Imitation really isn’t the sincerest form of flattery!

Great leadership should be a cause for celebration, not imitation. We can admire the attributes and skills of others but attempting to imitate them will result in a weak pastiche of the real thing evident through  ‘speaking in tongues’, leading to scepticism or even ridicule. 

We all come to our roles with decades of socialisation and psychological pathways wired into the way that we attune and attend to the world around us. 

The most authentic leadership styles are those forged through values-based principles and behaviours. It follows that what we admire most in others is likely to be based upon:

  • values aligned to our own 
  • delivery in a convincing manner 
  • leading the success of the organisation and its people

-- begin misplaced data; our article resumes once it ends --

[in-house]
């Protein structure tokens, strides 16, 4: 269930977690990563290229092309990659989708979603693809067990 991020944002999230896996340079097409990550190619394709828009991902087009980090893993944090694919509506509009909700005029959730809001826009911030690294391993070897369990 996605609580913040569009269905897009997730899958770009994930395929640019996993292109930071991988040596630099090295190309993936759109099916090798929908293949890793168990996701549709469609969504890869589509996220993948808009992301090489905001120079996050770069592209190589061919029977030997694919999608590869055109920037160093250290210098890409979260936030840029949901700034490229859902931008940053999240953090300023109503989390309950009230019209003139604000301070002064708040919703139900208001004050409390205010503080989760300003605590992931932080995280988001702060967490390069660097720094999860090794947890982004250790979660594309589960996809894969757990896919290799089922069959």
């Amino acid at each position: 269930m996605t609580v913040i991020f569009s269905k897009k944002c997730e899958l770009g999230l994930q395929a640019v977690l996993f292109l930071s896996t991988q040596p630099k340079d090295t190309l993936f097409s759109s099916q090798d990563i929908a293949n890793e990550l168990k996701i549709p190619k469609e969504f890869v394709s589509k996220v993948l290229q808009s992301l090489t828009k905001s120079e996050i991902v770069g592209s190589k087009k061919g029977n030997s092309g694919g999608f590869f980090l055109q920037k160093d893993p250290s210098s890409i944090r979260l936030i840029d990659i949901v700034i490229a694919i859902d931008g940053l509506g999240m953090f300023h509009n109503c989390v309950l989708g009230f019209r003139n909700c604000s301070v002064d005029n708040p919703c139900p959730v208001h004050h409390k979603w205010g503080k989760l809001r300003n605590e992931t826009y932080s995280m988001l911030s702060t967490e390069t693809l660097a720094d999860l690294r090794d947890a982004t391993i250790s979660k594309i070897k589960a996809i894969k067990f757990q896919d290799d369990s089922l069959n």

Aspiring leaders cannot simply borrow or adopt the style of a successful leader in one context, and then supplant it for their own in a different context. However, what they can do, quickly and successfully, is measure the extant culture and values where they want to exercise influence against their own – for best fit. Then, with all humility understand and, where necessary, ameliorate their own behavioural preferences in order to provide authentic sensegiving for people they hold in unconditional positive regard.  

This approach requires a disciplined approach, however, people will always value the difference between purpose-driven, values-led authenticity, and the insincerity of pale imitation. 

“I was trying to be everyone I’d ever worked for”
The leaders that made me: Xavier Rees believed you had to act a certain way if you wanted to become MD.

Authenticity remains one of the more underrated leadership qualities.

For a long time, it’s what Havas CEO Xavier Rees thought. He’d always harboured ambitions to be an MD, but the archetype he saw among many of the leaders in the ad industry as he was coming up was at odds with the type of leader he was comfortable being.